vain jests, wanton speeches, creep into the heart! How constant and strong a watch does our appetite require! Have we comeliness and beauty? What fuel for pride! Are we deformed? What an occasion of repining! Have we strength of reason and gifts of learning? O how prone to be puffed up, hunt after applause, and despise our brethren! Are we unlearned?
How apt then to despise what we have not! Are we in places of authority? How strong is the temptation to abuse our trust, make our will our law, and mould all the enjoyments of others by the rules and model of our own interest and policy! Are we inferiors? How prone to envy others’ pre-eminence, and bring their actions to the bar of our judgment! Are we rich, and
not too much exalted? Are we poor and not discontented? Are we not lazy in our duties, or make a Christ of them? Not that God hath made these things our snares; but through our own corruption they become so to us. Ourselves are the greatest snares to ourselves. This is our comfort: our rest will free us from all these.”

Richard Baxter in The Saints’ Everlasting Rest

Book Review: Kept for Jesus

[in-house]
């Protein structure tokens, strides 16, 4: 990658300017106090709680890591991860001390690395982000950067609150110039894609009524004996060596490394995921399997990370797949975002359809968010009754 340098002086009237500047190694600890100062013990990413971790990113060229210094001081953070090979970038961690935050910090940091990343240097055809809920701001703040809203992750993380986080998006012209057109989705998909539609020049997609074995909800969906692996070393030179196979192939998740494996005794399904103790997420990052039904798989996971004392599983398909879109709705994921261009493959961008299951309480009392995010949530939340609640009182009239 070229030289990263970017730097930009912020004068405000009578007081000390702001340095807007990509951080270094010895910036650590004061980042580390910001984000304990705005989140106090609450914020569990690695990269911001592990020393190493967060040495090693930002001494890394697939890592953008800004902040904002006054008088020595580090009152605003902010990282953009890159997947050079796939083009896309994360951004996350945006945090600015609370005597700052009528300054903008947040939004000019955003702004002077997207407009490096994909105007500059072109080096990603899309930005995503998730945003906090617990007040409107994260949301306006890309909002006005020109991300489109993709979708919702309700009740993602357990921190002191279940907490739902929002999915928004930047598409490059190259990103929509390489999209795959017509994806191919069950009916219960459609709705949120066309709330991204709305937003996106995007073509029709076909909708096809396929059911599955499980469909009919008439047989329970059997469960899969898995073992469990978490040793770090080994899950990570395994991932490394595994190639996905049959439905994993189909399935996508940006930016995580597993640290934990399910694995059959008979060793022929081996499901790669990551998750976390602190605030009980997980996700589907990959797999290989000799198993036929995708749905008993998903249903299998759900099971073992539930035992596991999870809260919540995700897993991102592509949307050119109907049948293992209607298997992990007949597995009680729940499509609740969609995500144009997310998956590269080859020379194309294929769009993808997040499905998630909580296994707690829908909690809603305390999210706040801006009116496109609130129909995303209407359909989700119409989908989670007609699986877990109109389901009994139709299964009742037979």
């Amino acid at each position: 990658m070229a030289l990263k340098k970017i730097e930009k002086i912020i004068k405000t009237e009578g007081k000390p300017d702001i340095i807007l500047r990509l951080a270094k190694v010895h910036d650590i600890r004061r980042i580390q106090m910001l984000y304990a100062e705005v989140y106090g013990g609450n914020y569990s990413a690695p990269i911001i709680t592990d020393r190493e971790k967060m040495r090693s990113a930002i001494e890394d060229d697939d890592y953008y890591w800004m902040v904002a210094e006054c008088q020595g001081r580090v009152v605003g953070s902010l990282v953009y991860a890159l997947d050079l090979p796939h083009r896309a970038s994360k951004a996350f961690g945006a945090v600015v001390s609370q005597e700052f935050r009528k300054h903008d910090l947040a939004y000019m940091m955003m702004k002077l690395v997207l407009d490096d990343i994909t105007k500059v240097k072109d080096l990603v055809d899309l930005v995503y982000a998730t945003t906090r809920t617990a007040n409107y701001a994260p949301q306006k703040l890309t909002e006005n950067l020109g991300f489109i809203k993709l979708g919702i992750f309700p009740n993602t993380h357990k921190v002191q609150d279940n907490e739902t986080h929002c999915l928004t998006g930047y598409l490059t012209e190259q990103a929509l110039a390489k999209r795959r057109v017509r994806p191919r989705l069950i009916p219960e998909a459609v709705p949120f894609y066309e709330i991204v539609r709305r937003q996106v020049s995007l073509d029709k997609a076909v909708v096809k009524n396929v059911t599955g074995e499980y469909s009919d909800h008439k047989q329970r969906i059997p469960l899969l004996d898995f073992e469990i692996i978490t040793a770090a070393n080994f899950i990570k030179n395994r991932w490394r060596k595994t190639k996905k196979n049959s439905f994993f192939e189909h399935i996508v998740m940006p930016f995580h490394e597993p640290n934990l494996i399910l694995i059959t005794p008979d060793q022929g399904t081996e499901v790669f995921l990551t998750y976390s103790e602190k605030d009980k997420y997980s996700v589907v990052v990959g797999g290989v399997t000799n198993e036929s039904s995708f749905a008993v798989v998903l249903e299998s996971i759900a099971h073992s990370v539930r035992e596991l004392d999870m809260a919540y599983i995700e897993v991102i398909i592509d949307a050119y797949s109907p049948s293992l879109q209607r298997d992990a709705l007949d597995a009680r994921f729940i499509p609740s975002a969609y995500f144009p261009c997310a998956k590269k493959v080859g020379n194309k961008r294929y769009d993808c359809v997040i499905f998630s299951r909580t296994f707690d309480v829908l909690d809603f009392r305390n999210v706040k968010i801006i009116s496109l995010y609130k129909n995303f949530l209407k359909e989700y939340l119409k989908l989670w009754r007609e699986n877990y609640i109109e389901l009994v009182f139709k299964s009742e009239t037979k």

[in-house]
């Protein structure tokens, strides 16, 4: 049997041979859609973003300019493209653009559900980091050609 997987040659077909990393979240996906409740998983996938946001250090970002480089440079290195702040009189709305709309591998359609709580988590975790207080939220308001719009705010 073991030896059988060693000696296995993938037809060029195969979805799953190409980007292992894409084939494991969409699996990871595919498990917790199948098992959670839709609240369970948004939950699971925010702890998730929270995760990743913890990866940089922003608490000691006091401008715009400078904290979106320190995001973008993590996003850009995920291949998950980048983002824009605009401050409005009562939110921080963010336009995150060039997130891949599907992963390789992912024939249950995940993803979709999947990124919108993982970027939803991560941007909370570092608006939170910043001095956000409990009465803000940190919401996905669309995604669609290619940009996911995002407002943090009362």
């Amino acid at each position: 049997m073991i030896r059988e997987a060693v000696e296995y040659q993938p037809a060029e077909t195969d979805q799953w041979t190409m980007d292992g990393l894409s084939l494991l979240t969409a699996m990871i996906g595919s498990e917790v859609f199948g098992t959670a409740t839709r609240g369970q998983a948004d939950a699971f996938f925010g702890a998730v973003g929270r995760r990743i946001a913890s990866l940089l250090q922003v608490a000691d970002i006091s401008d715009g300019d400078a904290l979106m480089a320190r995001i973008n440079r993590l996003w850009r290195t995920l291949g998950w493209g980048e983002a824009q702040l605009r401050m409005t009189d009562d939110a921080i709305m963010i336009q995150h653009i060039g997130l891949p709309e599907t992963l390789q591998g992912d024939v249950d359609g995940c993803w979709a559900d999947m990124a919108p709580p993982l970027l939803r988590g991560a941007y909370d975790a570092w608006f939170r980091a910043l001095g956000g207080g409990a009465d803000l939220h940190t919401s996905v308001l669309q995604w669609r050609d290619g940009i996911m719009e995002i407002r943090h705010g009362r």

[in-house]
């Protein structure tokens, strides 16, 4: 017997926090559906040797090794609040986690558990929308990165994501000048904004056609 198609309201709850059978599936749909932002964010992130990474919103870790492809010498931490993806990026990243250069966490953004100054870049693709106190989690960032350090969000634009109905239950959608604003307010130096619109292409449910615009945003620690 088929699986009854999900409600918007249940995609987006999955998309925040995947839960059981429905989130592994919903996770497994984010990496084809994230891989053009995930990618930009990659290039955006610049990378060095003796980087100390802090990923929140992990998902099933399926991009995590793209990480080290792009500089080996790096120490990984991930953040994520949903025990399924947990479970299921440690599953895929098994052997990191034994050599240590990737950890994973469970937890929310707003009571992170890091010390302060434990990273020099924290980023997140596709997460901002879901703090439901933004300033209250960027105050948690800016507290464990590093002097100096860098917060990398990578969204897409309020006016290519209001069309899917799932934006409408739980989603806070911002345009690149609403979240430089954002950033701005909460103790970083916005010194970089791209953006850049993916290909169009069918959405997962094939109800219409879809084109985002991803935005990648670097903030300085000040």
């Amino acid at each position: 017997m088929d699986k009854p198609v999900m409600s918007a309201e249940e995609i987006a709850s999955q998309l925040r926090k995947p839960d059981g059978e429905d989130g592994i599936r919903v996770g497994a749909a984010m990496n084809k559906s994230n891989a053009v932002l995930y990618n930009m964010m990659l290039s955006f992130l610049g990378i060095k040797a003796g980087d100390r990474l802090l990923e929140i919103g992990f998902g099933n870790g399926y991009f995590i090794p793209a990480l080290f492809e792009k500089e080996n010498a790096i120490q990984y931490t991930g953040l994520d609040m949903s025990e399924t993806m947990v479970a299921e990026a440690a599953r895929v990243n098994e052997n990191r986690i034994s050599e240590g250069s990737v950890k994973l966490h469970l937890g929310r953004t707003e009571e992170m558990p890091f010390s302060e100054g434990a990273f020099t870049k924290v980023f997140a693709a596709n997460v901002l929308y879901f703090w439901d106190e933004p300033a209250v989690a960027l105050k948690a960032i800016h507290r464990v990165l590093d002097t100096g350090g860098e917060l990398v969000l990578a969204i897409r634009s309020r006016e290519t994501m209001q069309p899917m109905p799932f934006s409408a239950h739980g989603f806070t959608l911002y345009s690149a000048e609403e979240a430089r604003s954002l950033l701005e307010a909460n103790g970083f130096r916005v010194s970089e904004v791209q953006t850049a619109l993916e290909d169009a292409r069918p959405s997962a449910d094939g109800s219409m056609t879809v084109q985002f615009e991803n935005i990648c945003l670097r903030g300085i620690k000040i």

In Kept for Jesus, Sam Storms tackles the critical topic of the saints’ assurance and perseverance in a readable way. The book focuses on exploring the passages of Scripture that are most often attributed to this important doctrine. While discussing the different perspectives of perseverance, Storms unapologetically argues for the Reformed tradition throughout the book. In the first half, Storms lays the groundwork by explaining how God’s love and grace keep all those that are His till the very end. Drawing from different texts and contemporary illustrations, the author makes a convincing argument that there is no reason a genuine believer should ever worry that he or she will lose their salvation as God is the One who emboldens and empowers the Christian to believe and persevere in their faith. Through a pastoral approach, Storms offers comforting words to those who doubt their assurance while staunchly warning readers against the dangers of antinomianism. In the second half of the book, Storms investigates the challenging portions of Scripture where the eternal status of Christians seems to be questionable. In each passage, Storms gathers the wisdom of different scholars in considering the various positions that could be considered in each passage. I appreciate how Storms attempts to remain objective and provide perspectives that lead me to think more deeply on these passages. Despite not being able to prove the Reformed viewpoint conclusively on all the passages, Storms appeals the reader to consider God’s character and the entire counsel of God in thinking through the doctrine of assurance and perseverance. Given His faithful nature and everlasting love for His elect, Storms asserts that those who are genuine believers have no fear that they will ever be cast away from God.